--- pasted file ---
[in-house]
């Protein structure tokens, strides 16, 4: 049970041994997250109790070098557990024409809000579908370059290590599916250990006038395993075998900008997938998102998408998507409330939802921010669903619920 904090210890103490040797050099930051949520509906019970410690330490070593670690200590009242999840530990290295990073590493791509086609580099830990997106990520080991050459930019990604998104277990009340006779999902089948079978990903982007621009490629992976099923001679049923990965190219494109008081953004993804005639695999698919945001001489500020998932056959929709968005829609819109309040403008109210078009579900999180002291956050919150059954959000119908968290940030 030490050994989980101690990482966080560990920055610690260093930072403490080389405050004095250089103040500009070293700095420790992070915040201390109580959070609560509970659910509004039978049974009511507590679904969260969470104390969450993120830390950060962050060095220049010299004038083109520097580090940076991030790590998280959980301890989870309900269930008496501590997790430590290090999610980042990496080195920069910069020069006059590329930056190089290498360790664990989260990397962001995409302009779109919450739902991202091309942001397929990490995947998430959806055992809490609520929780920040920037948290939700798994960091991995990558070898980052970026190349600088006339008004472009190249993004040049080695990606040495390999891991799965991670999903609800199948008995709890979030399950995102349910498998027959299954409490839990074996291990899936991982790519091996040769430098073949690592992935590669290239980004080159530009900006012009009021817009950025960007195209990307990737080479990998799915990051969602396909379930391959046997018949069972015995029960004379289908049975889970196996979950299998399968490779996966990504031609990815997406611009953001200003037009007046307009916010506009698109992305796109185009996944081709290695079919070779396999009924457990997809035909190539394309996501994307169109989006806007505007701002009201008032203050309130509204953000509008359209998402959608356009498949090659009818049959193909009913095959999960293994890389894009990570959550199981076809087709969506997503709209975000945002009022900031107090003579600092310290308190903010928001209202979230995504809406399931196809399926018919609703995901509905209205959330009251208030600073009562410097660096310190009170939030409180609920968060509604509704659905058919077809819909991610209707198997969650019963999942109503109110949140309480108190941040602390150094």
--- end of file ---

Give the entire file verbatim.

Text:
[in-house]
């Protein structure tokens, strides 16, 4: 049970041994997250109790070098557990024409809000579908370059290590599916250990006038395993075998900008997938998102998408998507409330939802921010669903619920 904090210890103490040797050099930051949520509906019970410690330490070593670690200590009242999840530990290295990073590493791509086609580099830990997106990520080991050459930019990604998104277990009340006779999902089948079978990903982007621009490629992976099923001679049923990965190219494109008081953004993804005639695999698919945001001489500020998932056959929709968005829609819109309040403008109210078009579900999180002291956050919150059954959000119908968290940030 030490050994989980101690990482966080560990920055610690260093930072403490080389405050004095250089103040500009070293700095420790992070915040201390109580959070609560509970659910509004039978049974009511507590679904969260969470104390969450993120830390950060962050060095220049010299004038083109520097580090940076991030790590998280959980301890989870309900269930008496501590997790430590290090999610980042990496080195920069910069020069006059590329930056190089290498360790664990989260990397962001995409302009779109919450739902991202091309942001397929990490995947998430959806055992809490609520929780920040920037948290939700798994960091991995990558070898980052970026190349600088006339008004472009190249993004040049080695990606040495390999891991799965991670999903609800199948008995709890979030399950995102349910498998027959299954409490839990074996291990899936991982790519091996040769430098073949690592992935590669290239980004080159530009900006012009009021817009950025960007195209990307990737080479990998799915990051969602396909379930391959046997018949069972015995029960004379289908049975889970196996979950299998399968490779996966990504031609990815997406611009953001200003037009007046307009916010506009698109992305796109185009996944081709290695079919070779396999009924457990997809035909190539394309996501994307169109989006806007505007701002009201008032203050309130509204953000509008359209998402959608356009498949090659009818049959193909009913095959999960293994890389894009990570959550199981076809087709969506997503709209975000945002009022900031107090003579600092310290308190903010928001209202979230995504809406399931196809399926018919609703995901509905209205959330009251208030600073009562410097660096310190009170939030409180609920968060509604509704659905058919077809819909991610209707198997969650019963999942109503109110949140309480108190941040602390150094």